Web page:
At a summit in late-September 2010, the European Union and South Africa both expressed interest in concluding protracted negotiations over closer trade ties. In an e-mail interview, Stephen Hurt, senior lecturer in international relations at Oxford Brookes University, discusses relations between the EU and South Africa.
WPR: What is the historic context of EU-South Africa relations, and where do they stand today?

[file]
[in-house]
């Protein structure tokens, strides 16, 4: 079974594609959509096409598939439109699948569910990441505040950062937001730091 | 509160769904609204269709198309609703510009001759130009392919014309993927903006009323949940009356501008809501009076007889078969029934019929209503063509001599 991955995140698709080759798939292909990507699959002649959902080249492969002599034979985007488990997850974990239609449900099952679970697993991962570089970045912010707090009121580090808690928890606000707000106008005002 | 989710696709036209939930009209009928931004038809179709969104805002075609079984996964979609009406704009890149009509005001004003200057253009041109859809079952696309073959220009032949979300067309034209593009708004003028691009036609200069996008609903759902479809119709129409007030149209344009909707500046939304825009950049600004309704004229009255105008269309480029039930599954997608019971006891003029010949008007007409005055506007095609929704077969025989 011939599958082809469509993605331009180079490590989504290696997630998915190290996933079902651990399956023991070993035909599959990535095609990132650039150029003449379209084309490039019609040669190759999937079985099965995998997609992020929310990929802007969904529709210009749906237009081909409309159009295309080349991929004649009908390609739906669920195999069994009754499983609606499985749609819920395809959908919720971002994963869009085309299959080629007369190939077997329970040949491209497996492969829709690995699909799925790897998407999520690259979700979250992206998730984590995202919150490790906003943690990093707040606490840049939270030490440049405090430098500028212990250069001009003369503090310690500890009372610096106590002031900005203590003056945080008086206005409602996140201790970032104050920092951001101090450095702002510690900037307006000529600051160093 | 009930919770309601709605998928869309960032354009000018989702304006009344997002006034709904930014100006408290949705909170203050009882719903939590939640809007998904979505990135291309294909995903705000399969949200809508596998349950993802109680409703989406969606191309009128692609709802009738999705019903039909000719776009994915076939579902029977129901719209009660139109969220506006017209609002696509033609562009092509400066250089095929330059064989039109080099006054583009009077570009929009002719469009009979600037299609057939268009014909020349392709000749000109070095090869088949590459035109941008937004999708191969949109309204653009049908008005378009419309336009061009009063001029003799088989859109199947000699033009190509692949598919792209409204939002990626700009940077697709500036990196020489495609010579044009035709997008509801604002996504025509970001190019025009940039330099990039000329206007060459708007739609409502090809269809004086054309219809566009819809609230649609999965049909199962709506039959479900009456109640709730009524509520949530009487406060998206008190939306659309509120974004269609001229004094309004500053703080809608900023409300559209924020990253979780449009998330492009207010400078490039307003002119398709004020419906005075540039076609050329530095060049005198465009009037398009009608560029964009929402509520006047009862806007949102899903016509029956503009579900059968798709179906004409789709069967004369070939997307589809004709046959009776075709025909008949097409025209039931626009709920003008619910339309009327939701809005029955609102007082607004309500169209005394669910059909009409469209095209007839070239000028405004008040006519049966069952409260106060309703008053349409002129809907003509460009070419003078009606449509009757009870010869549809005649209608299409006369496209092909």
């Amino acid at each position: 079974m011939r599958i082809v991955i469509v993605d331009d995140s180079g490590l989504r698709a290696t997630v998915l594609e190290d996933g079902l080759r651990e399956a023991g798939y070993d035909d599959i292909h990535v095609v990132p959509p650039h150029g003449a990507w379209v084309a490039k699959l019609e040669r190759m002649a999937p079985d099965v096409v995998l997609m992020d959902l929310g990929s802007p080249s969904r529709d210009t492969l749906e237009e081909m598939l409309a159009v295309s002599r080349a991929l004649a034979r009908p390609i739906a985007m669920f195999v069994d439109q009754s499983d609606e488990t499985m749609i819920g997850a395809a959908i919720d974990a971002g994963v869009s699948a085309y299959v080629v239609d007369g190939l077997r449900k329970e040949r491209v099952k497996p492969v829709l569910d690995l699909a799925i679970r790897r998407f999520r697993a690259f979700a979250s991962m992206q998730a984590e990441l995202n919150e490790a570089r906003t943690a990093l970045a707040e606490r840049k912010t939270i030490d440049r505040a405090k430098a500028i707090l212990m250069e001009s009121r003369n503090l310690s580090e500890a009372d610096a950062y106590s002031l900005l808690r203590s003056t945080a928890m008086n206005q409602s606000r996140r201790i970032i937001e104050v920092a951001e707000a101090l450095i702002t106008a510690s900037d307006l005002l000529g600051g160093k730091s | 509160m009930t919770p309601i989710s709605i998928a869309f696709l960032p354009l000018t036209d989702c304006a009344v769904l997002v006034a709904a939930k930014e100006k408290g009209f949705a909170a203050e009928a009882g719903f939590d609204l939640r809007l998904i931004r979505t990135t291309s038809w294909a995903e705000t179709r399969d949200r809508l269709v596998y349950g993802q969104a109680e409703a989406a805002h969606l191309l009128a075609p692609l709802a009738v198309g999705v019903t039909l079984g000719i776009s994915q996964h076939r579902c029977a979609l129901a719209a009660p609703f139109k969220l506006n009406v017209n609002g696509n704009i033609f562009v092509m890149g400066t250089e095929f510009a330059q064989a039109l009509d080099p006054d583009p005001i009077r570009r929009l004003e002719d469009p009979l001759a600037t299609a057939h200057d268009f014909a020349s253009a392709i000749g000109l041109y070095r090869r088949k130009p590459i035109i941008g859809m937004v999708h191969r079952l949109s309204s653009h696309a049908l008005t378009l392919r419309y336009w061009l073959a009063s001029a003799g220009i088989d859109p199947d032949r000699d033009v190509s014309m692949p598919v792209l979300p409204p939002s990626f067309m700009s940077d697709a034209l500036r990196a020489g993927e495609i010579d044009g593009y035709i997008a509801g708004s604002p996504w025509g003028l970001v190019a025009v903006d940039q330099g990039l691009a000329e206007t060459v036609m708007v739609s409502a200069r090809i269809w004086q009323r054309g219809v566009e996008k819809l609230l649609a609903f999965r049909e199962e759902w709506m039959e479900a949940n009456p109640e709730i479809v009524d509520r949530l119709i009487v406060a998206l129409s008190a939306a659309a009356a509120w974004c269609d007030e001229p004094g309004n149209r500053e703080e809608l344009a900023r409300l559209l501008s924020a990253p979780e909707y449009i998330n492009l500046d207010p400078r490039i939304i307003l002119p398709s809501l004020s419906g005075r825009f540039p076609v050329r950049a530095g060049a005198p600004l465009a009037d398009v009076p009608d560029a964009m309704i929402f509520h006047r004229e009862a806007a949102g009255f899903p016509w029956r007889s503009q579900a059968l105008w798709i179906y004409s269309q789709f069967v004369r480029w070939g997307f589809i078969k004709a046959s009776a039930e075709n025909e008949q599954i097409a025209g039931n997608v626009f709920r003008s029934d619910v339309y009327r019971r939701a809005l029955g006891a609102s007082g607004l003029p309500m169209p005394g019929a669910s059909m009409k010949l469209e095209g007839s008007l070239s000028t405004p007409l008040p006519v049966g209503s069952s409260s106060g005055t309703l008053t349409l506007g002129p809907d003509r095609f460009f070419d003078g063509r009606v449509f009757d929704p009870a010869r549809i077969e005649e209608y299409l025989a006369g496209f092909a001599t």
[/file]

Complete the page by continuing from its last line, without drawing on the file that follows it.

Stephen Hurt: Coordinated EU policy toward South Africa dates back to the mid-1970s, a time when foreign policy was usually seen as the preserve of EU member states. The two main initiatives during the apartheid era were a code of conduct for European firms operating in South Africa and aid programs channeled through the NGO sector. At the beginning of the post-apartheid era, the EU was South Africa's most-significant trading partner and biggest foreign investor. As a result, the new African National Congress-led government began negotiations with the EU in 1995 toward what became the Trade, Development and Cooperation Agreement (TDCA). This came into effect in 2000 and included the creation of a free-trade agreement (FTA) between the two parties and the continued provision of development assistance from the EU. This relationship has been complicated by ongoing negotiations between the EU and seven regional groupings of the African, Caribbean and Pacific (ACP) states over Economic Partnership Agreements (EPAs). The EU wants EPAs to include FTAs that are compatible with World Trade Organization rules.